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A coveted four-star recruit, Tackett chose the Trojans over Ohio State and Wisconsin. Gunner marveled at the mature young adult who navigated the stressful recruiting process. His youngest brother was not swayed by flashy facilities or special social media graphics. Instead, Tackett grilled coaches on defensive schemes, how they envisioned him fitting and requested special meetings with strength and conditioning coaches and nutritionists to ensure he could build his body and get faster as his career progressed. He evaluated each school’s need at linebacker.

The Trojans had a big one.

The inside linebacker position was one of USC’s thinnest last year. The Trojans bulked up by scooping former Oklahoma State stalwart Mason Cobb out of the transfer portal to push returning starters Shane Lee and Eric Gentry. With Lee and Gentry nursing injuries, Tackett, who graduated from high school early to participate in spring practices at USC, staked his claim to the starting role, relying on his unwavering energy on each play.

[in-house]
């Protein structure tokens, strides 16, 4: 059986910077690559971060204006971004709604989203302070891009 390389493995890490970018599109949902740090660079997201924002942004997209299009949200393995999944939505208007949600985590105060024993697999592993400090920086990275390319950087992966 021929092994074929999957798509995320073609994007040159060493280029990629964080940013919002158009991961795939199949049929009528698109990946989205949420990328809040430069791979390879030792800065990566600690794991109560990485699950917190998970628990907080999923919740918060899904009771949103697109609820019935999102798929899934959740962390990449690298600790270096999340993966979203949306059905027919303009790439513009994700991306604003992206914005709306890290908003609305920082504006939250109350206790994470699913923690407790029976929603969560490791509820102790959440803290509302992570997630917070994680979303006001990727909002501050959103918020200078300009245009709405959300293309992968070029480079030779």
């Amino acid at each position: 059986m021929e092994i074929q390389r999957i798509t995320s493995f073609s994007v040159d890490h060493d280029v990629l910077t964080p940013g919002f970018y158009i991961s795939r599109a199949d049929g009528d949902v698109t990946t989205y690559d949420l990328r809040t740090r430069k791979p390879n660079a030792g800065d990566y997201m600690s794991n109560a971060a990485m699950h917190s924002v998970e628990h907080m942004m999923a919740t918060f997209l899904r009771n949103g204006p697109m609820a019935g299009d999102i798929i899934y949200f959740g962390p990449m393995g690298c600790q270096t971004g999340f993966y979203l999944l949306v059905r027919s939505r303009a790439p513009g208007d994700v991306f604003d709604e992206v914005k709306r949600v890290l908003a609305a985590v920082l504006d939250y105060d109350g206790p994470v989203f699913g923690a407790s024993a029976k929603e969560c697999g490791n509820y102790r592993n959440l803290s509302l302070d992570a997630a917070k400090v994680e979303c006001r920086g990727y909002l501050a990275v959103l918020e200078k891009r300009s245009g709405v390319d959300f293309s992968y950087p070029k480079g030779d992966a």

“Tackett, man, he’s always running, he’s always going hard,” Cobb said. “It does remind me of myself when I was growing up, but man, he’s much more talented, much faster, quicker, stronger.”

Tackett worked to join the starting lineup during preseason camp, pairing with Cobb in the top group. Between updates about enjoying the beach during his limited time off or trying new restaurants in the big city, Tackett gave Gunner the rundown of each practice. Gunner, a law student in Ohio, grew more excited with each message.

He couldn’t wait to see Tackett live out his dream.

The son and nephew of football coaches, Tackett took to the sport immediately. He began a strict training regimen in middle school, doing individual workouts, going to a speed clinic and working in the weight room with his dad, all building up toward the goal of playing in college. His uncle brought college posters from coaches who were recruiting at his school and Tackett hung them up in his room.

As he ran out of the tunnel before the game Saturday, Tackett paused to soak in the rare experience of getting to take the field at the Coliseum in front of tens of thousands of fans. He had a few nerves.